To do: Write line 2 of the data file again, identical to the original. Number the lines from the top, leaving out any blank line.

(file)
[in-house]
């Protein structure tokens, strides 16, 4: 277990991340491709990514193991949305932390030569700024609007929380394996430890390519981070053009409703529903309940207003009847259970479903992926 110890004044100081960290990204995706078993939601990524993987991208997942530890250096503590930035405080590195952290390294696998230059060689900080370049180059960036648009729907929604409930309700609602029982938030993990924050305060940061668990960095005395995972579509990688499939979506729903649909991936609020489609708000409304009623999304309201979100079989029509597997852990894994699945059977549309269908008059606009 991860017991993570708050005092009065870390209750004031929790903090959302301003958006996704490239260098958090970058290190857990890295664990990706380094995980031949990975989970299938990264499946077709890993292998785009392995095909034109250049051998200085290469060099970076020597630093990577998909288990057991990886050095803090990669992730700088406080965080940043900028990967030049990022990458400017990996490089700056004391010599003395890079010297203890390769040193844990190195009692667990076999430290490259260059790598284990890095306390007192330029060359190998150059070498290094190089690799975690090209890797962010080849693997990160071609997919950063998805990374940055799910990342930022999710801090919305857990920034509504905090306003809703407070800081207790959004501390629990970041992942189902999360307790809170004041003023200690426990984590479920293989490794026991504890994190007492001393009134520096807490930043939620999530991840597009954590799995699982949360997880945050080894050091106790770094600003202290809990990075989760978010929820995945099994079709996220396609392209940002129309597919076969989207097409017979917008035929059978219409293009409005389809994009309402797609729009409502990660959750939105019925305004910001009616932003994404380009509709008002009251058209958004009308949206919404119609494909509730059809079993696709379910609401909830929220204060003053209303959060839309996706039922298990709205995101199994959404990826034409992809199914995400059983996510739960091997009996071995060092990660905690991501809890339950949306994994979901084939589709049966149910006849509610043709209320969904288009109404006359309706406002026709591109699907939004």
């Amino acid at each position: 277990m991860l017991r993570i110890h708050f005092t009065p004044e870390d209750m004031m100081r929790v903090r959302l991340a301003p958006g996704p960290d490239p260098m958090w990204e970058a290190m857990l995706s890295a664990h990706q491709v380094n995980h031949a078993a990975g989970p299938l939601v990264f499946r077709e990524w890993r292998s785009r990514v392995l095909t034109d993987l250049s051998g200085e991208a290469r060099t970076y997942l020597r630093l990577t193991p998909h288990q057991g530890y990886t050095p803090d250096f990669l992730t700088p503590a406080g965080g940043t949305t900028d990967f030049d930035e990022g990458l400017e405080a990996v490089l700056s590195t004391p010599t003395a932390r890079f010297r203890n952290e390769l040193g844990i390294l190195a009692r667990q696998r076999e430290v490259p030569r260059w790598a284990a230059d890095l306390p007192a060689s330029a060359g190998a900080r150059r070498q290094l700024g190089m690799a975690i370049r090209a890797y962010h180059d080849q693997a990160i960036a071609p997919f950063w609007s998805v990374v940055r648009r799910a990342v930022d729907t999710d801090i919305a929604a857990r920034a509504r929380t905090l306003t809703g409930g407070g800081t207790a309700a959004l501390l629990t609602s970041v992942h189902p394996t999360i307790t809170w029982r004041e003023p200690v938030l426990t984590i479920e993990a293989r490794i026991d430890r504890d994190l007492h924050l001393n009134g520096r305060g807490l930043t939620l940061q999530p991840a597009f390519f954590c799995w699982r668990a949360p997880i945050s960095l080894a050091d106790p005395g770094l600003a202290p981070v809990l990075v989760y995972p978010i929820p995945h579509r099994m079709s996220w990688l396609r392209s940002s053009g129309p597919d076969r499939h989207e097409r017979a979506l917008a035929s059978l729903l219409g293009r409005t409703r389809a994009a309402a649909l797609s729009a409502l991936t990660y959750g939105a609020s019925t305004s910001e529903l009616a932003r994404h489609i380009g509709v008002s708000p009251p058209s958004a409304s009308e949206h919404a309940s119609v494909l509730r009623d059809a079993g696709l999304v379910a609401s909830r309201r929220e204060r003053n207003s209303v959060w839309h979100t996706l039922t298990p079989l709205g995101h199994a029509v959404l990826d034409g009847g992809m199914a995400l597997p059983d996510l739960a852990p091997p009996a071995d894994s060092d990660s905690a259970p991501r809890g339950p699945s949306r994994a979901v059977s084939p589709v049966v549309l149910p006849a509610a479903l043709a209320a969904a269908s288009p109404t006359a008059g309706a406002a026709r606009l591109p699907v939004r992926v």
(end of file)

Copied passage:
């Protein structure tokens, strides 16, 4: 277990991340491709990514193991949305932390030569700024609007929380394996430890390519981070053009409703529903309940207003009847259970479903992926 110890004044100081960290990204995706078993939601990524993987991208997942530890250096503590930035405080590195952290390294696998230059060689900080370049180059960036648009729907929604409930309700609602029982938030993990924050305060940061668990960095005395995972579509990688499939979506729903649909991936609020489609708000409304009623999304309201979100079989029509597997852990894994699945059977549309269908008059606009 991860017991993570708050005092009065870390209750004031929790903090959302301003958006996704490239260098958090970058290190857990890295664990990706380094995980031949990975989970299938990264499946077709890993292998785009392995095909034109250049051998200085290469060099970076020597630093990577998909288990057991990886050095803090990669992730700088406080965080940043900028990967030049990022990458400017990996490089700056004391010599003395890079010297203890390769040193844990190195009692667990076999430290490259260059790598284990890095306390007192330029060359190998150059070498290094190089690799975690090209890797962010080849693997990160071609997919950063998805990374940055799910990342930022999710801090919305857990920034509504905090306003809703407070800081207790959004501390629990970041992942189902999360307790809170004041003023200690426990984590479920293989490794026991504890994190007492001393009134520096807490930043939620999530991840597009954590799995699982949360997880945050080894050091106790770094600003202290809990990075989760978010929820995945099994079709996220396609392209940002129309597919076969989207097409017979917008035929059978219409293009409005389809994009309402797609729009409502990660959750939105019925305004910001009616932003994404380009509709008002009251058209958004009308949206919404119609494909509730059809079993696709379910609401909830929220204060003053209303959060839309996706039922298990709205995101199994959404990826034409992809199914995400059983996510739960091997009996071995060092990660905690991501809890339950949306994994979901084939589709049966149910006849509610043709209320969904288009109404006359309706406002026709591109699907939004």